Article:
US couple blames Google for Cape Town robbery in lawsuit papers
Jason and Katharine Zoladz, who were navigating towards Cape Town International Airport, in October 2023, were led into Nyanga, a notorious crime hotspot, by Google Maps.
This misdirection resulted in a terrifying confrontation: at a red light, their vehicle was besieged by armed men.
A brick hurled through the window left Jason with severe injuries, necessitating hours of reconstructive surgery.
Amidst gunshots, the robbers made off with their valuables, leaving the couple in a state of shock and distress.
The lawsuit against Google claims negligence, highlighting a failure to heed warnings from both US and South African law enforcement officials about the dangers of the route.
This incident wasn’t isolated; other Americans had suffered similar fates along the same path.
The lawsuit emphasises ongoing discussions aimed at preventing Google Maps from directing users through such perilous areas.
Despite efforts by Cape Town officials to engage with Google Maps to mitigate this risk, the corrective action, unfortunately, came too late for the Zoladzes.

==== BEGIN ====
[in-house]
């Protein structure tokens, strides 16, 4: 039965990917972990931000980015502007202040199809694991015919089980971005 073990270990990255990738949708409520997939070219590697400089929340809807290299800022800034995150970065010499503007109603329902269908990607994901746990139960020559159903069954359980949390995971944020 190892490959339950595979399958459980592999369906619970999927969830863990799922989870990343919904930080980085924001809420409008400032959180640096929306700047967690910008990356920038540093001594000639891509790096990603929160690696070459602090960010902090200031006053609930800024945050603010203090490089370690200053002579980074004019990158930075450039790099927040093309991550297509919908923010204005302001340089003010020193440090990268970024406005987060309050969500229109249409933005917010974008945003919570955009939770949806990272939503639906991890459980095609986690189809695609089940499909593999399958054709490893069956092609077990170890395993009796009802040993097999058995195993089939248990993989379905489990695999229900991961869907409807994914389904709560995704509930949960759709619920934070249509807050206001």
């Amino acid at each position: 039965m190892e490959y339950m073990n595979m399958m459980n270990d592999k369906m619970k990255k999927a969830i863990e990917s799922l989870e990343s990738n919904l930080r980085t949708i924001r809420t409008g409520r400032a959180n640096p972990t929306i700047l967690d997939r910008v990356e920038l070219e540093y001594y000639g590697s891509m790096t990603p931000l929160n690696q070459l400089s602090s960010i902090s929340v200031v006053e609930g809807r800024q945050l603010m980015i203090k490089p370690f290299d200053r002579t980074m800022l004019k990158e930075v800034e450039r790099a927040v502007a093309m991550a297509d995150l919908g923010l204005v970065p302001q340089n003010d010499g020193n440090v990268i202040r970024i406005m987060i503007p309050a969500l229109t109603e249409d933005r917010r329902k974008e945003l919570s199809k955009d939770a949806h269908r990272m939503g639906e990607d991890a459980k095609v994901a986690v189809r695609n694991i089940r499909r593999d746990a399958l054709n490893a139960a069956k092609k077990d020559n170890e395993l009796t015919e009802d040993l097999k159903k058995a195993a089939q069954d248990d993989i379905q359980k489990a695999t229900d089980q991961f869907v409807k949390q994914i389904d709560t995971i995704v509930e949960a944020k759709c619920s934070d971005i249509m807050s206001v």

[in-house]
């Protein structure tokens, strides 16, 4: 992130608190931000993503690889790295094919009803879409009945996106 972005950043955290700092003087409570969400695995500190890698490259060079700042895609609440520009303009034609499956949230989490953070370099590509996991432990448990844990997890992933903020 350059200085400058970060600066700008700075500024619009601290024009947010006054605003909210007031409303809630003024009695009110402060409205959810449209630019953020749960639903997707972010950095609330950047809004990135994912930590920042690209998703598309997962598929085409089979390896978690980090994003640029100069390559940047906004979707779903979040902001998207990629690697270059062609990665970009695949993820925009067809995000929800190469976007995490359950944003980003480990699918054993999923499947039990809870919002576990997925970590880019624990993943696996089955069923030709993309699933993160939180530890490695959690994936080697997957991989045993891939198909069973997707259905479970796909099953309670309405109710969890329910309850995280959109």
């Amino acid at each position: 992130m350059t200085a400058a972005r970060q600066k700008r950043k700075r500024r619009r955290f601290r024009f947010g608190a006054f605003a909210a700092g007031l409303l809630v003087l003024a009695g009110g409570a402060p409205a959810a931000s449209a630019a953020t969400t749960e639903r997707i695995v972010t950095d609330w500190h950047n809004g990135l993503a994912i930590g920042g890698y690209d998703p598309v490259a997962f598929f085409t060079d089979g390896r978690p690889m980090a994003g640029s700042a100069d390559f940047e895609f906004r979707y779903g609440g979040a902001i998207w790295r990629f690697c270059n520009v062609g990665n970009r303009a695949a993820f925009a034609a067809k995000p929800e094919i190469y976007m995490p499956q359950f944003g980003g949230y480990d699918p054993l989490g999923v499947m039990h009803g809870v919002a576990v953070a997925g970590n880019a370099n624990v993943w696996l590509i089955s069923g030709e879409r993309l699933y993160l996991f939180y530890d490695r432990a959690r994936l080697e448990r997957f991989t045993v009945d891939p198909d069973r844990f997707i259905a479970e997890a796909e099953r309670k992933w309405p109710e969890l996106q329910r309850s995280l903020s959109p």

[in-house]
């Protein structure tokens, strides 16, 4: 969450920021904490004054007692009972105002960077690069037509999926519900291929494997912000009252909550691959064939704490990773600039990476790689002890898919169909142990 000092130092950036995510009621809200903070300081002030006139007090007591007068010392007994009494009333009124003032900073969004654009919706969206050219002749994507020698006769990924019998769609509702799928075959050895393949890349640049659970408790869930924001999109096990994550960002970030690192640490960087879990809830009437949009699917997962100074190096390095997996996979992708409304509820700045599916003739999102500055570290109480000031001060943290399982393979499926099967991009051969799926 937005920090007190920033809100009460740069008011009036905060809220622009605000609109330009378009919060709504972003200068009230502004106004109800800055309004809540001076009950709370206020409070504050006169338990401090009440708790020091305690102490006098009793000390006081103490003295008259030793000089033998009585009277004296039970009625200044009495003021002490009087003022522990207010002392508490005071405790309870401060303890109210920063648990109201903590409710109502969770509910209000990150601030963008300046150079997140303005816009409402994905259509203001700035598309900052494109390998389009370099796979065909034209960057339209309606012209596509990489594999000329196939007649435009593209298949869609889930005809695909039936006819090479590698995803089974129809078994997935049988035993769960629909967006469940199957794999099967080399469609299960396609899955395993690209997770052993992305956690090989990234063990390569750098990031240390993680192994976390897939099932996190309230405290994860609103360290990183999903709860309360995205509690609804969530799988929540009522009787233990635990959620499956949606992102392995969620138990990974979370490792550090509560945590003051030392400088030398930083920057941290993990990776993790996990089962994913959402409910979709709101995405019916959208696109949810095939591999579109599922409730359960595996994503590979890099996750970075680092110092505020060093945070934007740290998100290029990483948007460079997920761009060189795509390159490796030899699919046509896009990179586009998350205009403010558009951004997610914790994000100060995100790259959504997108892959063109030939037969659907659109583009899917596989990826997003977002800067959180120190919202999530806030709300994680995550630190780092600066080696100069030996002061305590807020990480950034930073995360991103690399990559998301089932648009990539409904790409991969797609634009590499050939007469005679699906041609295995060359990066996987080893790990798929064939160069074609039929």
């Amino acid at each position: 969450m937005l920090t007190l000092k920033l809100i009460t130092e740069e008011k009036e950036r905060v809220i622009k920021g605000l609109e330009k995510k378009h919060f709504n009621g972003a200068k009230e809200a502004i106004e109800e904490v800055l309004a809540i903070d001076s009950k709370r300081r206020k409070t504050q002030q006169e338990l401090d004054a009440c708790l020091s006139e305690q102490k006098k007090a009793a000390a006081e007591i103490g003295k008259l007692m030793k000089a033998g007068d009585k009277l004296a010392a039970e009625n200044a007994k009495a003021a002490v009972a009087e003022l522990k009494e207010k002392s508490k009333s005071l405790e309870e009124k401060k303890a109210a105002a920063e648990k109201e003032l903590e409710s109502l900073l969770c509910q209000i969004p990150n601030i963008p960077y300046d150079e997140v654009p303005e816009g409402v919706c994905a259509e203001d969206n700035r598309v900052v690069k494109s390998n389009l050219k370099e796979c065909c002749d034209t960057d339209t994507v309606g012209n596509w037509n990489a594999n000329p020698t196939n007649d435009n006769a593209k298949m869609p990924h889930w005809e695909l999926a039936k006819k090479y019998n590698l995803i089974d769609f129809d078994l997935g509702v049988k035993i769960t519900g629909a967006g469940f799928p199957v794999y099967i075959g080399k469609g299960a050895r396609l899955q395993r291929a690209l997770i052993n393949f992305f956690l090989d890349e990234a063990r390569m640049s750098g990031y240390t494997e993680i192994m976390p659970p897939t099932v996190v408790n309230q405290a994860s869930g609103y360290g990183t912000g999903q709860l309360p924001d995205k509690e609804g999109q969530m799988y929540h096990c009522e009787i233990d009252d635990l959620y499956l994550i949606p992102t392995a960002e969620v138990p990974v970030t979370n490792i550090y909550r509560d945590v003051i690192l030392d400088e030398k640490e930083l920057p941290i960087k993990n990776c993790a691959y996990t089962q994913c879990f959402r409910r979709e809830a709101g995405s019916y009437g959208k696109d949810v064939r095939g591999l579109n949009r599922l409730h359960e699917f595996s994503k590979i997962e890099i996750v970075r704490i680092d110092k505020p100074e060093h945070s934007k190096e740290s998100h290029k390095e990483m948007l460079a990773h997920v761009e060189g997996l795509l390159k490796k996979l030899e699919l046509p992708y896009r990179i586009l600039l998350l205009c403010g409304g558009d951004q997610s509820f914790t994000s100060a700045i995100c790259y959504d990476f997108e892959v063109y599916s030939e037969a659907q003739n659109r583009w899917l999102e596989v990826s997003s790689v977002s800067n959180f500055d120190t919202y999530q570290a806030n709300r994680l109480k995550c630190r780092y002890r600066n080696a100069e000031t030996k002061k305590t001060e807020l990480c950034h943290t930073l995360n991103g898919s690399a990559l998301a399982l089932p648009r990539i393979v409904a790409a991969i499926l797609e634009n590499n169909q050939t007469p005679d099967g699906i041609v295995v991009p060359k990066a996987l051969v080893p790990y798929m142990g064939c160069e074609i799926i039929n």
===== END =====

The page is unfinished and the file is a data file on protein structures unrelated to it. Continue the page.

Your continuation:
Google Maps no longer suggests routes near crime hotspots in SA
In response to this and similar incidents, Google has updated its Maps application to mark crime hotspots like Nyanga as areas to avoid.
This move came after a collaborative agreement between Google, the City of Cape Town, and the Department of Transport aimed at enhancing safety for tourists by improving route recommendations away from known dangerous areas.
This update seeks to ensure that travellers, especially those unfamiliar with Cape Town’s landscape, are directed along safer paths, Tourism Minister Patricia de Lille revealed at a press conference in November 2023.
In a bid to advance safety and security measures, the department and SAPS signed a memorandum of understanding to work together in combating crimes that affect tourists.
De Lille revealed that SAPS is also developing a coding system to better capture and analyse real-time data on tourist-related crimes
There have been challenges with tourists not reporting crimes due to their short stays and the lengthy judicial process, which discourages their participation in investigations.
“Again, let me assure you that South Africa is open for business and leisure. We are ready to welcome tourists from all over the world in order to grow our economy and stimulate job creation in this important sector,” the minister said.